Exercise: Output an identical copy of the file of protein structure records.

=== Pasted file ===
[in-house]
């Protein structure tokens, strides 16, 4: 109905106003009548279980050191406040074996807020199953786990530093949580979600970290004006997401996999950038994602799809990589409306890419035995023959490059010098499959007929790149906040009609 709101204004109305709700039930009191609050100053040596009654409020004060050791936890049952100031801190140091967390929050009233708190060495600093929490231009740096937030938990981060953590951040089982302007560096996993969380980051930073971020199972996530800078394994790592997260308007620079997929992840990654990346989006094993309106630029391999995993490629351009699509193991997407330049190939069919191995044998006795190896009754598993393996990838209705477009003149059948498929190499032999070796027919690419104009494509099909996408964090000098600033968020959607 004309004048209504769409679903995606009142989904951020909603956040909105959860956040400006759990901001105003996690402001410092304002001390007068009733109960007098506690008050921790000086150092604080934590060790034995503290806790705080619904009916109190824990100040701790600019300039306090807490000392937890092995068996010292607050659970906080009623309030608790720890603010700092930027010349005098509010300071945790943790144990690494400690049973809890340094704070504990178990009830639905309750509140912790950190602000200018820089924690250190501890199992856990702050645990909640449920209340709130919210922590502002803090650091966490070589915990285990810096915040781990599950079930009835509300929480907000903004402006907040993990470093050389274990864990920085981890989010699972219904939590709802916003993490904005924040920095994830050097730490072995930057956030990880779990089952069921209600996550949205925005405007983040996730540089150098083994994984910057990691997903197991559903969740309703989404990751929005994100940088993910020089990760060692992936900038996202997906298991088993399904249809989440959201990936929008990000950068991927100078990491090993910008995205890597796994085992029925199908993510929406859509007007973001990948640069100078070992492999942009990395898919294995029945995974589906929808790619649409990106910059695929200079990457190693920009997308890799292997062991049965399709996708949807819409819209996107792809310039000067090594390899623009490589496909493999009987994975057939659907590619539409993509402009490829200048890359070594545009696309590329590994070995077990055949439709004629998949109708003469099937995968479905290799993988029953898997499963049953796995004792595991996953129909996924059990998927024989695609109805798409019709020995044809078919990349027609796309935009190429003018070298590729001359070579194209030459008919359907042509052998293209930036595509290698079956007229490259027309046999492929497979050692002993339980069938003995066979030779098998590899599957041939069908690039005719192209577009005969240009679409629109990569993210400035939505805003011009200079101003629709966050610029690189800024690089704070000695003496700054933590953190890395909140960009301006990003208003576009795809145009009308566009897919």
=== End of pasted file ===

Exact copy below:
[in-house]
């Protein structure tokens, strides 16, 4: 109905106003009548279980050191406040074996807020199953786990530093949580979600970290004006997401996999950038994602799809990589409306890419035995023959490059010098499959007929790149906040009609 709101204004109305709700039930009191609050100053040596009654409020004060050791936890049952100031801190140091967390929050009233708190060495600093929490231009740096937030938990981060953590951040089982302007560096996993969380980051930073971020199972996530800078394994790592997260308007620079997929992840990654990346989006094993309106630029391999995993490629351009699509193991997407330049190939069919191995044998006795190896009754598993393996990838209705477009003149059948498929190499032999070796027919690419104009494509099909996408964090000098600033968020959607 004309004048209504769409679903995606009142989904951020909603956040909105959860956040400006759990901001105003996690402001410092304002001390007068009733109960007098506690008050921790000086150092604080934590060790034995503290806790705080619904009916109190824990100040701790600019300039306090807490000392937890092995068996010292607050659970906080009623309030608790720890603010700092930027010349005098509010300071945790943790144990690494400690049973809890340094704070504990178990009830639905309750509140912790950190602000200018820089924690250190501890199992856990702050645990909640449920209340709130919210922590502002803090650091966490070589915990285990810096915040781990599950079930009835509300929480907000903004402006907040993990470093050389274990864990920085981890989010699972219904939590709802916003993490904005924040920095994830050097730490072995930057956030990880779990089952069921209600996550949205925005405007983040996730540089150098083994994984910057990691997903197991559903969740309703989404990751929005994100940088993910020089990760060692992936900038996202997906298991088993399904249809989440959201990936929008990000950068991927100078990491090993910008995205890597796994085992029925199908993510929406859509007007973001990948640069100078070992492999942009990395898919294995029945995974589906929808790619649409990106910059695929200079990457190693920009997308890799292997062991049965399709996708949807819409819209996107792809310039000067090594390899623009490589496909493999009987994975057939659907590619539409993509402009490829200048890359070594545009696309590329590994070995077990055949439709004629998949109708003469099937995968479905290799993988029953898997499963049953796995004792595991996953129909996924059990998927024989695609109805798409019709020995044809078919990349027609796309935009190429003018070298590729001359070579194209030459008919359907042509052998293209930036595509290698079956007229490259027309046999492929497979050692002993339980069938003995066979030779098998590899599957041939069908690039005719192209577009005969240009679409629109990569993210400035939505805003011009200079101003629709966050610029690189800024690089704070000695003496700054933590953190890395909140960009301006990003208003576009795809145009009308566009897919």